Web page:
SHRI ARUN JAITLEY (Contd.): You had an unprecedented price rise as far as food items are concerned. In that unprecedented price rise of food items, you have a complete mismanagement which has taken place, as far as the supply side is concerned. To find a solution to this rather than tackle with the problem on the supply side, because there would be domestic shortages, instead of addressing that problem, and subsidising getting food from somewhere else because people cannot starve if there is shortage domestically, you have to look beyond your nose and realise where the shortages are.
This Government started a backward movement in terms of the credit squeeze policies and the hike in the interest rates which has taken place. People already inflicted with an unprecedented price rise burden, a huge number of population --- India's urban population is on the increase which aspire to have a roof on its head --- suddenly find that the floating interest rates have now completely upset its budget. Its desire of an acquisition even in future seems to disappear.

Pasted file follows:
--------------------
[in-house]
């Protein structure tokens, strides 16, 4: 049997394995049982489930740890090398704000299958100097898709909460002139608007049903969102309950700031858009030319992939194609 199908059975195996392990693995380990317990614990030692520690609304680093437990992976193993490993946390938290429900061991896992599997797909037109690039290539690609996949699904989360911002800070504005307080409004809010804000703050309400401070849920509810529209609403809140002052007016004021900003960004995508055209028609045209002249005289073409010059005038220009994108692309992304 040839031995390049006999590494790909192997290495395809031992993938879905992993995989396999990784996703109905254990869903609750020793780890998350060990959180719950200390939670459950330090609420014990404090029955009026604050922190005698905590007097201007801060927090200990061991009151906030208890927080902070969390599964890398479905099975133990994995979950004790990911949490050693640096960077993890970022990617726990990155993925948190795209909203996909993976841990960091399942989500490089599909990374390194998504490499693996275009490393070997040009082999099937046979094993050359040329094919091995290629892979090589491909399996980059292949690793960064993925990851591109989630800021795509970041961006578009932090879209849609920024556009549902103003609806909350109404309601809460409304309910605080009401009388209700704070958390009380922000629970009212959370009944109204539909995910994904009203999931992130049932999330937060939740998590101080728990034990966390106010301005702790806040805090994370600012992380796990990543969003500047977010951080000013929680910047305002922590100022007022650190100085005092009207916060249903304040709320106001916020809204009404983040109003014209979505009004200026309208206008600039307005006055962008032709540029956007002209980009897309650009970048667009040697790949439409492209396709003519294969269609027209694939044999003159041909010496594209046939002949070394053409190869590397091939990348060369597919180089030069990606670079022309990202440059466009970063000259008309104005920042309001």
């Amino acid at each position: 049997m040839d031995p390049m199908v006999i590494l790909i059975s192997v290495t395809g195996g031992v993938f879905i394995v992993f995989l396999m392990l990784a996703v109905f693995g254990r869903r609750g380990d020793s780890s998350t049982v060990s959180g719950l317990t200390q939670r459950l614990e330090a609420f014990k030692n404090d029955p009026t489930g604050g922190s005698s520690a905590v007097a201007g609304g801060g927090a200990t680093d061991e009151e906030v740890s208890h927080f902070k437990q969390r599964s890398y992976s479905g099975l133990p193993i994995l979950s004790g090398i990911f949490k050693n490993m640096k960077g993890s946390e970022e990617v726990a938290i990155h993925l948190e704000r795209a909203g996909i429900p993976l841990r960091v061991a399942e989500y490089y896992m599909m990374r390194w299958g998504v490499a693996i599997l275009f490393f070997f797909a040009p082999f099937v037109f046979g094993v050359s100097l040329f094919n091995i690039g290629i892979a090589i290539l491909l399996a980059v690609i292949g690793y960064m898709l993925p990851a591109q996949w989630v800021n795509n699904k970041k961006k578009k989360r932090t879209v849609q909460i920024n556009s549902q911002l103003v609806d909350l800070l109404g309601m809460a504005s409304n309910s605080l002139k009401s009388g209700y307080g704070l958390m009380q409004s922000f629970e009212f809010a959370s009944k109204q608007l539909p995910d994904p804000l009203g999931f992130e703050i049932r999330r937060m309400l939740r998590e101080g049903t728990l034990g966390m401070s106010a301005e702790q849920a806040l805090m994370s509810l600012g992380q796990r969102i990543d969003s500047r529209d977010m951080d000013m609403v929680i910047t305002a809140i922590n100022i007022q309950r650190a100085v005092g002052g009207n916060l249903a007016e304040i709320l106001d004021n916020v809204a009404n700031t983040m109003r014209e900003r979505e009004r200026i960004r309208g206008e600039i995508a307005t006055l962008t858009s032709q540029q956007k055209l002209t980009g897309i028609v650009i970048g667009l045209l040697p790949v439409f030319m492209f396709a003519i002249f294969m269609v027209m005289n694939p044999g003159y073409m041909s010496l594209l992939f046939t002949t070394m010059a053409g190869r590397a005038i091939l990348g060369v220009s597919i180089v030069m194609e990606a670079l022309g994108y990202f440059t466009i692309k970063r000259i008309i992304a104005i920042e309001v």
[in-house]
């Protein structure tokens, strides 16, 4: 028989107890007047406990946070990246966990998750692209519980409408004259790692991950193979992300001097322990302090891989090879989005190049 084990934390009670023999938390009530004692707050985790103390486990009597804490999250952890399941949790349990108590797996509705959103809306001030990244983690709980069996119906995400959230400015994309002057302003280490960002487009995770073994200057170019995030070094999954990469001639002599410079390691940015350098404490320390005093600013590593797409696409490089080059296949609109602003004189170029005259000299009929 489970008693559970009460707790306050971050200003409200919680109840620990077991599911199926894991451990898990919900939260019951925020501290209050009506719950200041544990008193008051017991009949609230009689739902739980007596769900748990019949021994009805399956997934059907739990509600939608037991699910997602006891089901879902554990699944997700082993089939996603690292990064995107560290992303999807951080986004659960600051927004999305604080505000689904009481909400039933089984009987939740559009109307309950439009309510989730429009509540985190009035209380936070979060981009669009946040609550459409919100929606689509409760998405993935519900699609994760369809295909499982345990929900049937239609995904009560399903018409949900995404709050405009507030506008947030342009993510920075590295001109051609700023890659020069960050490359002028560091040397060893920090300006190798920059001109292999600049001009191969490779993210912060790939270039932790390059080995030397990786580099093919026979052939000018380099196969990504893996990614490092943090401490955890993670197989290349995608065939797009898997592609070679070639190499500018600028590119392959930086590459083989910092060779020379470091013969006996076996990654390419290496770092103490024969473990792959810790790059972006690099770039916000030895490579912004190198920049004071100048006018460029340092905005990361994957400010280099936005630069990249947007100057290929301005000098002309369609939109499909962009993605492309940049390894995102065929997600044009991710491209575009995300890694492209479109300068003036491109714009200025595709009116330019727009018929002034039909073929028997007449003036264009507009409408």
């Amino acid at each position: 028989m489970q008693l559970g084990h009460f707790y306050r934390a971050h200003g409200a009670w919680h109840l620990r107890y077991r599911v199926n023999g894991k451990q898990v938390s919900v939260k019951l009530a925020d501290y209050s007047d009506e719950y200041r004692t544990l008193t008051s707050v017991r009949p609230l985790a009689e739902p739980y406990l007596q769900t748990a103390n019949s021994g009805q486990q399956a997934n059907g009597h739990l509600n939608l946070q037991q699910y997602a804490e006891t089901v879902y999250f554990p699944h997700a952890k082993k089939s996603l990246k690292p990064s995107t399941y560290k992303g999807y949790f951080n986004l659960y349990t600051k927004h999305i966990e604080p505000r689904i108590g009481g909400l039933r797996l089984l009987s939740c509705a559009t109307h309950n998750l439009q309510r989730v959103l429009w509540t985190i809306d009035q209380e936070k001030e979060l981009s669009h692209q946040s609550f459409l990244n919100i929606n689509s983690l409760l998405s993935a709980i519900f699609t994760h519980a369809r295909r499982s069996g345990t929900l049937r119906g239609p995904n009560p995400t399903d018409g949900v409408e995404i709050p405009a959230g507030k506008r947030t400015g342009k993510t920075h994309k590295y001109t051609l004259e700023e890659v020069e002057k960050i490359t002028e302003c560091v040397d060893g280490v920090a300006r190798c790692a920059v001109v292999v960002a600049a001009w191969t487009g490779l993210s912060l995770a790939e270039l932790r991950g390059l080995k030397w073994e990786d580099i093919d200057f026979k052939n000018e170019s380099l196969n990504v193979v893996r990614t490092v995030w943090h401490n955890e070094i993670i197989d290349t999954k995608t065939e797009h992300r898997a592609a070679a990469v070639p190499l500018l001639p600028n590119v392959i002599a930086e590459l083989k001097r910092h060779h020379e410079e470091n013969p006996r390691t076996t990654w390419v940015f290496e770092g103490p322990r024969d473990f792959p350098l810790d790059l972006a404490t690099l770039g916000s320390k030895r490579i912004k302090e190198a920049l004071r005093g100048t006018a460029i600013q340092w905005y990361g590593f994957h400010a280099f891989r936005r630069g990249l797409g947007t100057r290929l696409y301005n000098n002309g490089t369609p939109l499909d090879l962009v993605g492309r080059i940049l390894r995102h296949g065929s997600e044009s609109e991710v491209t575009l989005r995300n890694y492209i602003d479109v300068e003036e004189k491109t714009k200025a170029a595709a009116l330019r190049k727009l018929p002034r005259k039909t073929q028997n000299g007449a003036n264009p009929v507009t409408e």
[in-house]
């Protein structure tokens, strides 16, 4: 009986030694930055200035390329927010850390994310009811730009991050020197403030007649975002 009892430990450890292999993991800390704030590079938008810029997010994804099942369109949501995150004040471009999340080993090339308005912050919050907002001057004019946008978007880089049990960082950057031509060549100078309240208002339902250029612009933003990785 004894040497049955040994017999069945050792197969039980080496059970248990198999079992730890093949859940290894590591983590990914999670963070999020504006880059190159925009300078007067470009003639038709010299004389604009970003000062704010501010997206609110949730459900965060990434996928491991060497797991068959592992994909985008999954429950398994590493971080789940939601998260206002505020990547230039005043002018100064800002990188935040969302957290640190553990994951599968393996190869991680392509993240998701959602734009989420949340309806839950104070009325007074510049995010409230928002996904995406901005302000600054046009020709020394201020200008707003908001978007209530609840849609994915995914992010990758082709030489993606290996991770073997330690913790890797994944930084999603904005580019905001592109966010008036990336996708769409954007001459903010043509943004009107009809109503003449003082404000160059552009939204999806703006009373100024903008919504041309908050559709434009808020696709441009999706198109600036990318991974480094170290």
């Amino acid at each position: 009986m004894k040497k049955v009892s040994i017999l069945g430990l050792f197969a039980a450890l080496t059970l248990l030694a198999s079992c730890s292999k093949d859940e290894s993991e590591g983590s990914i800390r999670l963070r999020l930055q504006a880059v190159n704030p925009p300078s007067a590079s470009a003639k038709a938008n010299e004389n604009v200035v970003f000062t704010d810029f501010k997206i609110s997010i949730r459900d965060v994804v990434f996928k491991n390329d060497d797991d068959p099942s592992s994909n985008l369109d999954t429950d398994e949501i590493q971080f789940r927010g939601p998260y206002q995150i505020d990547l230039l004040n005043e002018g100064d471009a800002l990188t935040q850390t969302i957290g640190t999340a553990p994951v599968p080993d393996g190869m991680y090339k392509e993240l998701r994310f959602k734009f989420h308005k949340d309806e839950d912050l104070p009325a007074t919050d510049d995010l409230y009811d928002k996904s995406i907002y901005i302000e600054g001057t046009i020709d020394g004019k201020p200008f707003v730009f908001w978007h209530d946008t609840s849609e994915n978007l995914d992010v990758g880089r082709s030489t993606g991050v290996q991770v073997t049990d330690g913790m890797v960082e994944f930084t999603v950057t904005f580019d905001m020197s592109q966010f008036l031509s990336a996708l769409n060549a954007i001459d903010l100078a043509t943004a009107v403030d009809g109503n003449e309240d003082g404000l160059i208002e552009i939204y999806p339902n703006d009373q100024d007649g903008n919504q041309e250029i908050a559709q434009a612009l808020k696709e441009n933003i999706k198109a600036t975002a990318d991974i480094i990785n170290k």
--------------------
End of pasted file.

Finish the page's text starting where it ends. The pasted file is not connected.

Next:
As far as infrastructure is concerned, Sir, you carried out whatever programmes existed in the past, from the rural roads to the national highways. But, there seems to be a significant slow down rather than acceleration, an economy which for four years grows at 8 to 9 per cent, we would certainly require a lot more investment into infrastructure and physically you should be able to see the development of that infrastructure. Barring a significant reform which seem to have taken place as far as the aviation sector is concerned, in other areas of infrastructure, you find that the priority of the Government almost does not exist.
At times when you see statements coming from Ministers, my friend Jairam Ramesh found it very convenient to say that his letter was undoing the damage which I had done as a Commerce Minister; I would only urge him not to use my shoulders to fire at his own Commerce Minister. We being out of office for the last three years, and your distinguished Commerce Minister could have rectified those damages three years ago. But this entire process in the Government; it is not only in this case; yesterday, when Mr. Yashwant Sinha put a query as to in what capacity was the Minister of Sports answering a question. The Prime Minister says that we must host the Olympics. But, when it comes to the Asian Games, the Sports Minister says, it is a waste of money! The Prime Minister appointed a Minister for Sports, he turned out to be a spoilsport!